The hepatitis (hep ah TIE tiss) B virus is one of the several viruses that can cause hepatitis. Hepatitis is an inflammation of the liver. Usually it is caused by infections or side effects of medicines. It is sometimes called “yellow jaundice” because the liver injury from hepatitis may cause an increase in bilirubin. Bilirubin is a chemical in the blood that can cause the skin to turn yellow. The hepatitis B virus can live in a person for his or her whole life. A blood test can show if the virus is present.
Hepatitis B is caused by a virus found in blood, semen, vaginal secretions and saliva. It is mainly spread through unprotected sexual activity or exposure to blood. The virus enters the body through a cut, a scraped area of skin or through mucous membranes (like the inside lining of the mouth). Hepatitis B can occur through direct blood-to-blood contact. It can be passed from an infected mother to her newborn during the delivery process, by an infected person during unprotected sex, and by the use of unsterile needles.
How to Help Stop the Spread of Hepatitis B
There are several things you can do to help stop the spread of this disease. Please follow these instructions until your doctor tells you the child with hepatitis is completely well:
- Good hand washing by all family members must be done. Hands should be washed using soap and warm water before meals, after using the bathroom and before preparing or serving food.
- Wash your hands after caring for your child. You may have come in contact with the hepatitis B virus from such things as changing diapers, cleaning up vomit, or exposure to blood.
- Wear disposable gloves when handling blood (like helping to stop a nosebleed or bandaging a cut). Wash your hands after removing the gloves.
- Hepatitis B can be spread by sexual activity. Not having sex (abstinence) is the best way to keep Hepatitis B from being spread sexually. If an infected person has sex, a condom should be used every time. Condoms should be used until the doctor says there is no longer any risk of spreading the disease. (See Helping Hand HH-IV-46, Condoms.)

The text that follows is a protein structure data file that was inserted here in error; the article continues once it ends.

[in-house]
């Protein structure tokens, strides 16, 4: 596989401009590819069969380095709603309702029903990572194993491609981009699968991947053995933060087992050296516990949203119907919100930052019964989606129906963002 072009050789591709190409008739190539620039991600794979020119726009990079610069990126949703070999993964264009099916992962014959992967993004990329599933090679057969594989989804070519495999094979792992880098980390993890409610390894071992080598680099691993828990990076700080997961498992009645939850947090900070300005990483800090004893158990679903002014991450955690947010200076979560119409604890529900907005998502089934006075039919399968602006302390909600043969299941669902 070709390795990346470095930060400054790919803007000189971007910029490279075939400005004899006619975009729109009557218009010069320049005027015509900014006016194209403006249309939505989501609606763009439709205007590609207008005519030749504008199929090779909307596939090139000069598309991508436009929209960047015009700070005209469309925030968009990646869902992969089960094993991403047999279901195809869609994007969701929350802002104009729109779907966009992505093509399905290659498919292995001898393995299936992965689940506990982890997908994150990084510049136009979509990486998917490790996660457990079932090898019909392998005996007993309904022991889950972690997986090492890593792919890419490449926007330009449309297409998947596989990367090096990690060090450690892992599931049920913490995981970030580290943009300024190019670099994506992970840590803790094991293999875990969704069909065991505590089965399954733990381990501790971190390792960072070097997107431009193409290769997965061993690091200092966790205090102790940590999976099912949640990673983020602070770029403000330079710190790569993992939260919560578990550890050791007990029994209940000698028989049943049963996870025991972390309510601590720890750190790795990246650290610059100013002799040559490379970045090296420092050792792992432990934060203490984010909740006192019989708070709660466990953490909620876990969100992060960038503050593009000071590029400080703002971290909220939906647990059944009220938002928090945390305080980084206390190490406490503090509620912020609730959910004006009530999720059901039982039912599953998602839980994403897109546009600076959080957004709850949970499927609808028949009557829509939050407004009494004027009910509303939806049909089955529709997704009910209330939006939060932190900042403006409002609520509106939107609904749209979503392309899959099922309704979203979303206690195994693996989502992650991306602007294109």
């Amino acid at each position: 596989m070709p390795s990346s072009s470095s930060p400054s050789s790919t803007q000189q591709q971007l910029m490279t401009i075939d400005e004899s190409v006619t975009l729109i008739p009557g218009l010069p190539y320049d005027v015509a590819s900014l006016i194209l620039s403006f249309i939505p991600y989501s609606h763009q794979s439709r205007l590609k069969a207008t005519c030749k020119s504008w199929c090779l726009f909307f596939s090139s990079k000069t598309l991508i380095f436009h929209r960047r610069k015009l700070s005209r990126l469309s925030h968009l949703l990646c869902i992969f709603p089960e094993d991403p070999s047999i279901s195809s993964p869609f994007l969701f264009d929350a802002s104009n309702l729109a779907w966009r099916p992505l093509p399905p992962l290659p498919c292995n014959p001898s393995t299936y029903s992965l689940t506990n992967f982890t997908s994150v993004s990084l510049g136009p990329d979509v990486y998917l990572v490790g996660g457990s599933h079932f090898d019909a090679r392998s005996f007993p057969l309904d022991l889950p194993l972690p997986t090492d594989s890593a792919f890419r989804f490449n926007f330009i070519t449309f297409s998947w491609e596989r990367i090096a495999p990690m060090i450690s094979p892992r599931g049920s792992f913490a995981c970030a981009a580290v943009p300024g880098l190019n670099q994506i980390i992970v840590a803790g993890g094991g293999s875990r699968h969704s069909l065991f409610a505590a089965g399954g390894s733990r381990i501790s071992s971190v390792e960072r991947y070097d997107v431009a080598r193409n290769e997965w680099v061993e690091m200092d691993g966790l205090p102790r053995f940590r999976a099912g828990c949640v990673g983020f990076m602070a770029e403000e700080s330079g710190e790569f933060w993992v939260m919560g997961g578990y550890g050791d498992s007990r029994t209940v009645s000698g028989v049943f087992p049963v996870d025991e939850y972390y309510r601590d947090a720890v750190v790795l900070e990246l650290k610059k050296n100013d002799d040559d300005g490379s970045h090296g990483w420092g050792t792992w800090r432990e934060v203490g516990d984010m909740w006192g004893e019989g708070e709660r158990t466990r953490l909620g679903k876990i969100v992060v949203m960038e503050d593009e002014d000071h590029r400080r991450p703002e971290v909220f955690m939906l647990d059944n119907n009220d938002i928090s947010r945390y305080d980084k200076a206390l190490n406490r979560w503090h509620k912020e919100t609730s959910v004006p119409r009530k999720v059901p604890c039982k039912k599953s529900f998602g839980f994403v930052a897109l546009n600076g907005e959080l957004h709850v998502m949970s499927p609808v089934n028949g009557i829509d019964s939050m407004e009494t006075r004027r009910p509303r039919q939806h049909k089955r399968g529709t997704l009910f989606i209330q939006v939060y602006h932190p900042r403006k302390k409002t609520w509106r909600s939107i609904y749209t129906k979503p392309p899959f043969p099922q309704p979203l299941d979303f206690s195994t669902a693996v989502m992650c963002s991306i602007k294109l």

- All family members who are not infected should get Hepatitis B vaccines (2 to 3 shots).
Good Nutrition and Rest
- All family members should eat a well-balanced diet that includes foods shown in the graphic MyPlate (below). You can find more information about balanced nutrition on the website ChooseMyPlate.gov (Picture 2).
- All family members should get at least 8 hours of sleep each night.
- Young children who are ill should rest during the day when possible.
- Your doctor may give injections (special immune globulin and vaccine) to all family members who have been exposed to hepatitis. These medicines will prevent hepatitis.
- You will be contacted by the Health Department. A Health Department worker may visit your home to help you control this disease. He or she will ask several questions and will answer any questions you may have.
- It is very important for your child to keep taking all medicine as prescribed by the doctor.
- It is very important to bring your child to all follow-up appointments with the doctor.
Chronic (Long Term) Infection
After a Hepatitis B infection, most people recover. The virus is no longer in the blood or other body fluids. However, some people may not get rid of the Hepatitis B virus once they have been infected. These people are infected for a long time and are sometimes called chronic carriers.
A blood test can show if someone has been infected with Hepatitis B and if he or she is immune to Hepatitis B from either a past infection or from the Hepatitis B vaccine.
When to Call the Doctor
Call your child's doctor or the Primary Care Clinic at (614) 722-5743 if any of the following occurs:
- the child has not felt hungry or wanted to eat in the past 24 hours.
- your child’s fever is over 100.4 degrees Fahrenheit for more than 2 days.
- your child has a stomachache.
- your child vomits (throws up) more than 2 times in an hour.
- your child's skin or the white part of the eyes turns yellow.
- your child is overly tired for more than 2 days.
Return to School or Child Care
- Your child may return to normal daily activity (school or daycare, play with friends) when the child’s doctor or the doctor who discharges him or her from the hospital says it is OK. This will be when your child is no longer jaundiced or vomiting.
- A child who scratches, bites or "gets into fights,” has an overall skin condition, or a bleeding problem should probably not attend child care while he or she has hepatitis. Your child’s doctor can help you make this decision.
If you have any questions, be sure to ask your child’s doctor or nurse.
HH-I-43 10/76, Revised 10/15 Copyright 1976, Nationwide Children’s Hospital